TCSS welcomes 150 new teachers
Published 10:00 am Wednesday, July 27, 2022
Back to school season is coming and coming fast. As your children are getting ready for school, their teachers are too.
On Tuesday, the Troup County School System held orientation for 150 new teachers. According to Tabatha Lawrence, director of elementary education, the new group of teachers comprises of brand new and veteran teachers.
The new teacher orientation is a weeklong event that prepares new educators to Troup County on a multitude important topics and issues that they’ll need to know. Topics included are how to use classroom technology, the Georgia Standards of Excellence and overall professional development.
“We are preparing and equipping them with the strategies and tools that they need, so that those strategies and tools can be used to help impact the teaching and learning in the classroom,” Lawrence said.
She said TCSS also always welcomes new perspective, new ideas and new thoughts from people who have taken jobs in the district.
“We know that there are districts around us that are still looking for teachers; so the fact that we were able to get our hiring done speaks to the work on the part of our principals, and our HR department,” Lawrence said.
On Friday. the new teachers will be heading to their respective buildings. They will receive their keys and be able to get their classrooms set up.
“We wanted to make sure we were getting them day one ready by offering support here,” she said.
Among the 150 new teachers were Dr. Utopia Echols and Mary Hardigree. Echols is a retired teacher from Alabama, who will be teaching the fourth grade at Callaway Elementary, while Hardigree is a first-year teacher, originally from LaGrange, who will be teaching the third grade at Franklin Forest Elementary.
“I came back to teach because I’m still energetic, and I love children. I just didn’t want to retire and sit around not do anything,” Echols said. “I feel like I still have a lot of knowledge that I can bring to the table and that I can help students broaden their learning and get them where they need to be. I feel like I can be the one that can bring them from where they were to where they can be.”
Hardigee said she’s nervous but ready to get her first year teaching underway.
“I feel really supported by the people surrounding me here. Some of the more experienced educators here have also had a lot to contribute to, what to expect my first year and how to deal with things that you might not be expecting,” Hardigree said. “So, I’m nervous, but I feel confident at the same time. It feels good to be surrounded by other Troup County educators. They feel like a family already.”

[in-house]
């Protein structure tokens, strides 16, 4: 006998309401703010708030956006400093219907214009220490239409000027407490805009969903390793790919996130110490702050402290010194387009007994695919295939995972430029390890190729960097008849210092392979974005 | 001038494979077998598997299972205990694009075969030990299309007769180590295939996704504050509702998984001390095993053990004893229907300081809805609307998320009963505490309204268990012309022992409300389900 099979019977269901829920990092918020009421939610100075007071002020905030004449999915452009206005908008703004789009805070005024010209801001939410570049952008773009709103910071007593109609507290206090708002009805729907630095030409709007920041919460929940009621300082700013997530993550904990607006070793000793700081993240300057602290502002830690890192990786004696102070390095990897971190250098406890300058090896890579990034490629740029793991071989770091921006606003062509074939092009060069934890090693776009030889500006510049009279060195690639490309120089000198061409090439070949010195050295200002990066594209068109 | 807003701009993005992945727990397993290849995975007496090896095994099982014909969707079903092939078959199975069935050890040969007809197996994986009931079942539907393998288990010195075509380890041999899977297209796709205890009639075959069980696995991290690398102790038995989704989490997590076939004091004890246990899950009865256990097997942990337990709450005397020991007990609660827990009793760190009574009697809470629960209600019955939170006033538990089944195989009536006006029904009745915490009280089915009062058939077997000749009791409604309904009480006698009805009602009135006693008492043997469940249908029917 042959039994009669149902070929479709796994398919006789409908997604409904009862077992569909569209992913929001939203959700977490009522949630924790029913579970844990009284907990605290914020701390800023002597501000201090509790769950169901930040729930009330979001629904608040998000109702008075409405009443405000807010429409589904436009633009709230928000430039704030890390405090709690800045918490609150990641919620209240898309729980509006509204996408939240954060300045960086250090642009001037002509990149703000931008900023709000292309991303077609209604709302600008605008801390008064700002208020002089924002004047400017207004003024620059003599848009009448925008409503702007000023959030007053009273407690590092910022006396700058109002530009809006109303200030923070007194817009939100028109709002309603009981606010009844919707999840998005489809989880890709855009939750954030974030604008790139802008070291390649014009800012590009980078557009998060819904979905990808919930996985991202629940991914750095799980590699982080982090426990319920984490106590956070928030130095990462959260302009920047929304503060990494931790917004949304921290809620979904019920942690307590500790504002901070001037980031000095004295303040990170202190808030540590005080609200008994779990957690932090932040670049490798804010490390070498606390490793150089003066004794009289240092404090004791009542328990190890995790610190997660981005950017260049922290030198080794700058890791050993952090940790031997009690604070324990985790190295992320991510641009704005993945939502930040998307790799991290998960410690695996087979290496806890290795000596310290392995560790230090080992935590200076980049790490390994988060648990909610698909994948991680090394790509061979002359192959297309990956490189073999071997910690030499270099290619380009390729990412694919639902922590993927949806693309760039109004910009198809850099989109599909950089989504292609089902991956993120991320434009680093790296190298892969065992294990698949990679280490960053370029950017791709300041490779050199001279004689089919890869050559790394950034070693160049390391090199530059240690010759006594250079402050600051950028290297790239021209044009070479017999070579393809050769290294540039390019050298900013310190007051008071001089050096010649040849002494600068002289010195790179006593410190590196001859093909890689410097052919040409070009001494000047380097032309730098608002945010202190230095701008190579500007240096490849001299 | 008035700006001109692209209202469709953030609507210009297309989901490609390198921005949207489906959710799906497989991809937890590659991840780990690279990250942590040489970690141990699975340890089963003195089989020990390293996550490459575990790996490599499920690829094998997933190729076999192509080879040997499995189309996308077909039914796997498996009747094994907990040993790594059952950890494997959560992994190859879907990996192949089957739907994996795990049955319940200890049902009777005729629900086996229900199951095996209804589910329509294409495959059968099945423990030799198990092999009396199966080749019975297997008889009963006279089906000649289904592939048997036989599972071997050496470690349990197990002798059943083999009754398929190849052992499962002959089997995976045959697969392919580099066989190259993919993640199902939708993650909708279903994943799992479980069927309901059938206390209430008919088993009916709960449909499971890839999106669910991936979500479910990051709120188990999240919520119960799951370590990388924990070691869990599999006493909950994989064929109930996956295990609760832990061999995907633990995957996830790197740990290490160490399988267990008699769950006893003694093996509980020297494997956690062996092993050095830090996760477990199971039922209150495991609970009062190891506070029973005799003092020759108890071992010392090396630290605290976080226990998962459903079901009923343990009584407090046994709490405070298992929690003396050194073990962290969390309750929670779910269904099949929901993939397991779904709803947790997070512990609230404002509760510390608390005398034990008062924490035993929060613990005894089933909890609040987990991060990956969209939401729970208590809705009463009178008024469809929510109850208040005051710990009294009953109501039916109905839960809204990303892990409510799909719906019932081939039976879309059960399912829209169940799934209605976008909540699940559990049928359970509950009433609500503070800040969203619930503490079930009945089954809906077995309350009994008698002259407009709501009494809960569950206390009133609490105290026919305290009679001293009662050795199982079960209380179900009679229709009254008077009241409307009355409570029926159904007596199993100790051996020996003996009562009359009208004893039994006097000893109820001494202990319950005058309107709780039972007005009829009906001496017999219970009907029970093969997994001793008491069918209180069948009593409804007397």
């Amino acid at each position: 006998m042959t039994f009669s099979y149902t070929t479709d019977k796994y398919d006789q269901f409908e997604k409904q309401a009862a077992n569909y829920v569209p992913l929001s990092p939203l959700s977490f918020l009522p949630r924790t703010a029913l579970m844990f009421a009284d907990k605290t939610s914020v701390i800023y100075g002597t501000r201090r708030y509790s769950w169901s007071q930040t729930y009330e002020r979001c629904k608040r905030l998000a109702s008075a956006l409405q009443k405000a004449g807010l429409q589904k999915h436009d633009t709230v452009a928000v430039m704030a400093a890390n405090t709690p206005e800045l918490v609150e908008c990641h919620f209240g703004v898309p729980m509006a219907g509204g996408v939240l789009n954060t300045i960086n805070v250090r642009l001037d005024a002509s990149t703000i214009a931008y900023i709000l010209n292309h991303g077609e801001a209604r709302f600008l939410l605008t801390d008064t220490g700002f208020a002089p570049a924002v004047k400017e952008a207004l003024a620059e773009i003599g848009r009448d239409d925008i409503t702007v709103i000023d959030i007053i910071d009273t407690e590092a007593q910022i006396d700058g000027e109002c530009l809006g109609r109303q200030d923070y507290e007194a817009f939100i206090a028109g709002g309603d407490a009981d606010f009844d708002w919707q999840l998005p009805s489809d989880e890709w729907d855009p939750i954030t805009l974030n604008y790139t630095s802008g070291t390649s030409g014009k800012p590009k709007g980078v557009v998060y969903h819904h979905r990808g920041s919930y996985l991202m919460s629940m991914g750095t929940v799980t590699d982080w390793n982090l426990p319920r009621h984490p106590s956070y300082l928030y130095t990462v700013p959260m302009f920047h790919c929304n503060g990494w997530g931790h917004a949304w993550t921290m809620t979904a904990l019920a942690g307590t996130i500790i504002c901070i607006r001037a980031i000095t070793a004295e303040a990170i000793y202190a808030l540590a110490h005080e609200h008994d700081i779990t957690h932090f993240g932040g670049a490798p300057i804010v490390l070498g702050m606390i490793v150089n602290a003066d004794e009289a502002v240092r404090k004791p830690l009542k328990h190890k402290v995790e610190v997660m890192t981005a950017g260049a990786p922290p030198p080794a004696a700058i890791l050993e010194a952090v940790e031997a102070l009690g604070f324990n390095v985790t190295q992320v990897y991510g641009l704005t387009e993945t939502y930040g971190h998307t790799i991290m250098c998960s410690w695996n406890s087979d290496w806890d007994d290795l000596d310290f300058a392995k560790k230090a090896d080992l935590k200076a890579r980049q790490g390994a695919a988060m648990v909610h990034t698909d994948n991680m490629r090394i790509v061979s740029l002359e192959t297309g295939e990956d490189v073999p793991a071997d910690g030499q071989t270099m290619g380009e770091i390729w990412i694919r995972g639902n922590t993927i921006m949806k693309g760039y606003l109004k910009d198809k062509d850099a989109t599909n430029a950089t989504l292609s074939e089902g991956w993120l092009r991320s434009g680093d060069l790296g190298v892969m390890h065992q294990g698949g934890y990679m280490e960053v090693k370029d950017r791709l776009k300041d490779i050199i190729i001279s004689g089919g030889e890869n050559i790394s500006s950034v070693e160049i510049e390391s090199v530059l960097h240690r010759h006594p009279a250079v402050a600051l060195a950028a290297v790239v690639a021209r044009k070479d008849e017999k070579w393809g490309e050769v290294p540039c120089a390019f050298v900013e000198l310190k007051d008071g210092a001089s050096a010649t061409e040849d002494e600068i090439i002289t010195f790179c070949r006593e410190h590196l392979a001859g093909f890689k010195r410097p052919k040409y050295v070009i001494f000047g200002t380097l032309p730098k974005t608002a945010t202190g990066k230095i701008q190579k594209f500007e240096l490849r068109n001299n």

One thing that Hardigree is most excited to do in her first year of teaching is to efficiently teach curriculum that focuses on the student and who they are as individuals. She also looks forward to getting to know her students.
“We talked yesterday a lot about a standards based classroom and what that really is and how to make that student centered and not just teaching from the book but including the students and making it for the students,” she said. “It’s about them and individualizing it for them and understanding how to teach certain foundations in a way that they understand it best.”
In response to the large number of new teachers, there is a Teacher Mentorship Program coming in the near future that will help teachers new and old adjust to the demands and pressures of working in the school system, said Irisha Goodman, public relations director for TCSS.
According to Superintendent Brian Shumate, the group of new educators is larger than what the county normally gets at the start of a new year.
Shumate said the school system currently has less than 10 vacancies.
“We average about sometimes 90 to 100 new teachers a year,” Shumate said.
“Obviously, we’re always hopeful and very optimistic about the folks that people that we’ve hired, and we have put together a pretty extensive new teacher induction program this week. We’re very excited about having these folks with us.”